Friday, July 1, 2016

Our Creed to Believe

Mark 9:24b “Lord, I believe!”

I heard that the new claim of many believers today is “No creed but Christ”, but they forget that the word “creed” comes from the Latin word “credo”, which means “I believe”. A creed is defined as simply brief summary of the articles of Christian faith; a statement on faith. Sometimes, in the haste to jettison the traditions of the past, we throw the baby out with the bathwater.

In the years that I attended the local Lutheran church here, each week’s liturgical service included common prayers and creeds that belong to divine service. One of the oldest and best statements of faith that we recited was the Apostle’s Creed (written in about 390 A.D.). It is a creed that virtually every Christian group can agree on ans has united Christians through the ages. It does not argue. It is an affirmation, a declaration, and a manifesto of a Messiah who has come to conquer the world and save it from sin and death. Pour your heart and soul into their words: "I believe in God, the Father Almighty, Creator of heaven and earth. I believe in Jesus Christ, God’s only Son, our Lord, who was conceived by the Holy Spirit and born of the Virgin Mary. He suffered under Pontius Pilate, was crucified, died, and was buried; he descended to the dead. On the third day he rose again; he ascended into heaven, he is seated at the right hand of the Father, and he will come to judge the living and the dead.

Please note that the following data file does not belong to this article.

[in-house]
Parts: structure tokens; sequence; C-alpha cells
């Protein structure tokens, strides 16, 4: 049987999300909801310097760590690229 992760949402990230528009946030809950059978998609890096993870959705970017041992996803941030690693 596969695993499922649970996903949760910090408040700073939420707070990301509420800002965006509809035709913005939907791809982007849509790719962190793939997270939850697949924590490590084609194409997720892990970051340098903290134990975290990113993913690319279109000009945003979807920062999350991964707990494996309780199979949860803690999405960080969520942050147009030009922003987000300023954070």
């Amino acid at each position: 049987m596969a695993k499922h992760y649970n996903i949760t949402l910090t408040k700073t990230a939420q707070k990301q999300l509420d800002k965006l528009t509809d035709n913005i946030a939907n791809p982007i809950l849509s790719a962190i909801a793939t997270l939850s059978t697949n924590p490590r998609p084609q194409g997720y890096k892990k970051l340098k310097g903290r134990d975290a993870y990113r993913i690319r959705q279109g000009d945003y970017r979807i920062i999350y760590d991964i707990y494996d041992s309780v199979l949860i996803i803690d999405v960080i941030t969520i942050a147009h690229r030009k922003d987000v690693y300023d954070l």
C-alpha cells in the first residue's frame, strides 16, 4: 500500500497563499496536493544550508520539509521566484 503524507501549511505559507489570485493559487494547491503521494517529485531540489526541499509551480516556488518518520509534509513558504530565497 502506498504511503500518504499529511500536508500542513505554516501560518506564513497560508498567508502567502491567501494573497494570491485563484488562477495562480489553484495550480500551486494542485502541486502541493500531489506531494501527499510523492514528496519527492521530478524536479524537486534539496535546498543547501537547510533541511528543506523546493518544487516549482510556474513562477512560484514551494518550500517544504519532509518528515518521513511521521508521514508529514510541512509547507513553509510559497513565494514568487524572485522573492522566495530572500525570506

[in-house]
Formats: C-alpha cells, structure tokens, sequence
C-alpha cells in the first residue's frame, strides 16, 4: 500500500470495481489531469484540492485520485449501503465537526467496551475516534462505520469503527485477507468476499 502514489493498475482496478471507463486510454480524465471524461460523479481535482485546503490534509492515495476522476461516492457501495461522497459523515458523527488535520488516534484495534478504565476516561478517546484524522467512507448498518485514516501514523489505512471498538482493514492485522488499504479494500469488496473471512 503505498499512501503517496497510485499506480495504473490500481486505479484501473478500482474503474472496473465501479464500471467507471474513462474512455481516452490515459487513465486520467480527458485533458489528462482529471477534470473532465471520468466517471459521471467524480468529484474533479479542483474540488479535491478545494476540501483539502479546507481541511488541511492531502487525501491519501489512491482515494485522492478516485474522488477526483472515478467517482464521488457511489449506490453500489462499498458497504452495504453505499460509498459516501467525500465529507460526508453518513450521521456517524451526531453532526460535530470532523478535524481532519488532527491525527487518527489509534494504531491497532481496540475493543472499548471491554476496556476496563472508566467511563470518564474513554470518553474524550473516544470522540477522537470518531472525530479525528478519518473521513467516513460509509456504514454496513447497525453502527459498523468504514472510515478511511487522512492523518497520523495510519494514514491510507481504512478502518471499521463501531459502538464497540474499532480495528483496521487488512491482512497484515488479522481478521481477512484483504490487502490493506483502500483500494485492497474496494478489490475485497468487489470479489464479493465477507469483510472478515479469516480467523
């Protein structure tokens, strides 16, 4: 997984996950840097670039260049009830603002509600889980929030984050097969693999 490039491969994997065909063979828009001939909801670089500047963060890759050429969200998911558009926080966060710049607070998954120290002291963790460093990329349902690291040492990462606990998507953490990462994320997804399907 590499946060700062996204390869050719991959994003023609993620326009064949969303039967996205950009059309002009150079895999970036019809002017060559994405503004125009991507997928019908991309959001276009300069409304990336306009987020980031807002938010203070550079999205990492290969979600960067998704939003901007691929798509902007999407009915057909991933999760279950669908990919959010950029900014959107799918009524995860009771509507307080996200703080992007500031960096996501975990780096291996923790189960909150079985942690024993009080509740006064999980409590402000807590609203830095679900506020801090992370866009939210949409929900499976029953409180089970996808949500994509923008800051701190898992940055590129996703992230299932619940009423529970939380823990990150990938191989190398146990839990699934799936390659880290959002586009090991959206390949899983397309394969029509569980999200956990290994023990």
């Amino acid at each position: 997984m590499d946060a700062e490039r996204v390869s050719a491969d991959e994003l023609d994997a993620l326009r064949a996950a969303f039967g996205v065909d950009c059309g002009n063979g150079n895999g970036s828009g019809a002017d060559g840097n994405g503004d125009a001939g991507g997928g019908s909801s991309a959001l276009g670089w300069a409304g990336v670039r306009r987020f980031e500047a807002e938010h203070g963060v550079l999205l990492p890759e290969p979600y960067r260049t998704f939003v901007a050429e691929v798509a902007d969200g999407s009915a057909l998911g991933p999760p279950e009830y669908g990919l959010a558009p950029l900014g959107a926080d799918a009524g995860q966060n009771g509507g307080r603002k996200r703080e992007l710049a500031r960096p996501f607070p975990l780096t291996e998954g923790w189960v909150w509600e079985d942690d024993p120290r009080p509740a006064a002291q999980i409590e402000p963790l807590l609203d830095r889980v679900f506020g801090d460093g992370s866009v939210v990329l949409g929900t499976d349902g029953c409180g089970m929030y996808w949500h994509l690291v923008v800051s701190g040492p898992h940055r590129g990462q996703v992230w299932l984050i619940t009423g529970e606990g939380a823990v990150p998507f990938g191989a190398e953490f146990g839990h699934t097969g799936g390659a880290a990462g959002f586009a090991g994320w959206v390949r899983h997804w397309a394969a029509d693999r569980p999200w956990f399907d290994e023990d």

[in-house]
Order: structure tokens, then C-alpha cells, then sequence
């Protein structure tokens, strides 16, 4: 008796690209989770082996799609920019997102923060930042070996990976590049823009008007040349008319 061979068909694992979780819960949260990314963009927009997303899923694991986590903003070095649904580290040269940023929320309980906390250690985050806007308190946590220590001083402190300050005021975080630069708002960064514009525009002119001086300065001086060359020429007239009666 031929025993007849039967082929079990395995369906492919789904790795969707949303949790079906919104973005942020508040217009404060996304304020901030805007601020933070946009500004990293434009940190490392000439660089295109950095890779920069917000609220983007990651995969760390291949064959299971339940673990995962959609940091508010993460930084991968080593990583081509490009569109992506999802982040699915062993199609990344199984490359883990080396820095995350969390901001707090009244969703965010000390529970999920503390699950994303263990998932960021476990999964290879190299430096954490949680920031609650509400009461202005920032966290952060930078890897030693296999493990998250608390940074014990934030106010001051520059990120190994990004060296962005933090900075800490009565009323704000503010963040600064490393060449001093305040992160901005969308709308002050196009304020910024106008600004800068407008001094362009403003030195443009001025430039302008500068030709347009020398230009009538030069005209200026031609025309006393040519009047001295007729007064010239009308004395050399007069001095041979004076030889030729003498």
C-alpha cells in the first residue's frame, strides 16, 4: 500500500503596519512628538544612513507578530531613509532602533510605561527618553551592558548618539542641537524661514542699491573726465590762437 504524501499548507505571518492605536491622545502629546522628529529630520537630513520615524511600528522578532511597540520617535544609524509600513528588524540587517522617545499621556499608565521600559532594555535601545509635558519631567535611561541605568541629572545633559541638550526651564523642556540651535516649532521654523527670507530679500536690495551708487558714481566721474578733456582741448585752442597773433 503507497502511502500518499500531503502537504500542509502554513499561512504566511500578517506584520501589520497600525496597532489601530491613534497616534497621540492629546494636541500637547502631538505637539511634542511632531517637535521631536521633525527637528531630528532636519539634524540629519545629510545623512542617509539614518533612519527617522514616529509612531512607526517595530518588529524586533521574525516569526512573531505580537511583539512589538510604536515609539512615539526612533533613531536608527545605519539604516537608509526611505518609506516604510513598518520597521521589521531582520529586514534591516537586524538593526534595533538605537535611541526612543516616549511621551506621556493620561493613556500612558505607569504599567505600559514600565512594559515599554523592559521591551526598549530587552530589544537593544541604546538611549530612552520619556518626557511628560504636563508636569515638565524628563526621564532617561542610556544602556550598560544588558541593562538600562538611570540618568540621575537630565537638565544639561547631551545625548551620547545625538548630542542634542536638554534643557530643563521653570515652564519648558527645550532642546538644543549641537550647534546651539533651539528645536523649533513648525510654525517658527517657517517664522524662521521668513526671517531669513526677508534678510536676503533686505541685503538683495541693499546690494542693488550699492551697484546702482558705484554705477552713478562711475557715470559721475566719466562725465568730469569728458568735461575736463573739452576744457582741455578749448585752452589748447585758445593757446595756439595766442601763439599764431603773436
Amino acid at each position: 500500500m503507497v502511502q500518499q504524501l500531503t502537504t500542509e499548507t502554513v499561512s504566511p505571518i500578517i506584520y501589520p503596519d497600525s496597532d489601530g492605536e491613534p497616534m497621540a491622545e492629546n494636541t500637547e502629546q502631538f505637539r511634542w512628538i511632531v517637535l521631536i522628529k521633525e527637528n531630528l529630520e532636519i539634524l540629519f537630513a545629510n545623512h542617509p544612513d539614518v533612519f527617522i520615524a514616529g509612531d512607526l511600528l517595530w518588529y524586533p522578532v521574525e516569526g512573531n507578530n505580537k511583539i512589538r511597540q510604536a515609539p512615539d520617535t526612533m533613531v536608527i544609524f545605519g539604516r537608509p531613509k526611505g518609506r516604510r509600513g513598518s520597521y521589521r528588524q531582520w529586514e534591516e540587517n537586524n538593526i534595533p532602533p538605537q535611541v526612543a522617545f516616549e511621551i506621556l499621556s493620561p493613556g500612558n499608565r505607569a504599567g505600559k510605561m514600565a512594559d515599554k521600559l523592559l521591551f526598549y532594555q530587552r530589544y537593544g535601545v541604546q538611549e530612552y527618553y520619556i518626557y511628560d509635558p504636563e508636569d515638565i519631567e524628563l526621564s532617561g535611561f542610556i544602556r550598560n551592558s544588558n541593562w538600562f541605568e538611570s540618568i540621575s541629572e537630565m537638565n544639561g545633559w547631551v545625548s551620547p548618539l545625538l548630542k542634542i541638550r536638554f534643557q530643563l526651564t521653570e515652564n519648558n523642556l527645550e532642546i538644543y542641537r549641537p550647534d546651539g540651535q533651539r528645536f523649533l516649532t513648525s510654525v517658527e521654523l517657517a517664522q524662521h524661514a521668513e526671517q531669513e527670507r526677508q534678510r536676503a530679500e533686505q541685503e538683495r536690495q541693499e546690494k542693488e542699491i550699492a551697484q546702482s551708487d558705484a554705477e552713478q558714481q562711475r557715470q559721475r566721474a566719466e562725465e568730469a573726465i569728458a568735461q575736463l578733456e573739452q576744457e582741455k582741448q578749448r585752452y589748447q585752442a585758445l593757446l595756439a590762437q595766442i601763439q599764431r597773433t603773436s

I believe in the Holy Spirit, the holy catholic (meaning “universal”) and apostolic Church,
the communion of saints, the forgiveness of sins, the resurrection of the body, and the life everlasting. Amen."

Romans 6:23 “For the wages of sin is death, but the gift of God is eternal life in Christ Jesus our Lord.”

Do you know what the key to Jesus’ life was? I noticed long ago that in the affirming facts about Christ’s life, the statement of faith above makes a tremendous leap from the birth of Christ to His suffering and death. There is not one word about Jesus’ great teachings, about His marvelous example for us, His ministry or about the incredible miracles He performed. Why? Because, Christ came into a suffering world as a suffering Savior. Christ’s sufferings are held up before our eyes, so that we will first see the hideousness of our own sin, which nailed Him to the cross in our place.

Ephesians 2:1-5 “Once you were dead because of your disobedience and your many sins. You used to live in sin, just like the rest of the world, obeying the devil—the commander of the powers in the unseen world. He is the spirit at work in the hearts of those who refuse to obey God. All of us used to live that way, following the passionate desires and inclinations of our sinful nature. By our very nature we were subject to God’s anger, just like everyone else. But God is so rich in mercy, and he loved us so much, that even though we were dead because of our sins, he gave us life when he raised Christ from the dead. (It is only by God’s grace that you have been saved!).

Christ’s death was the greatest act and event in history.. Death did not end the work of Jesus Christ. Death was the work of Jesus Christ. Three things made His atonement necessary: (1) The abominable wickedness of our sin, (2) the justice  and holiness of God, and (3) the love of God. When you think of Christ’s suffering and death, remember one thing: He came to die in your and my place. Jesus suffered, was crucified, died, and was buried for me and you! May that be our creed.

In Christ, Brian

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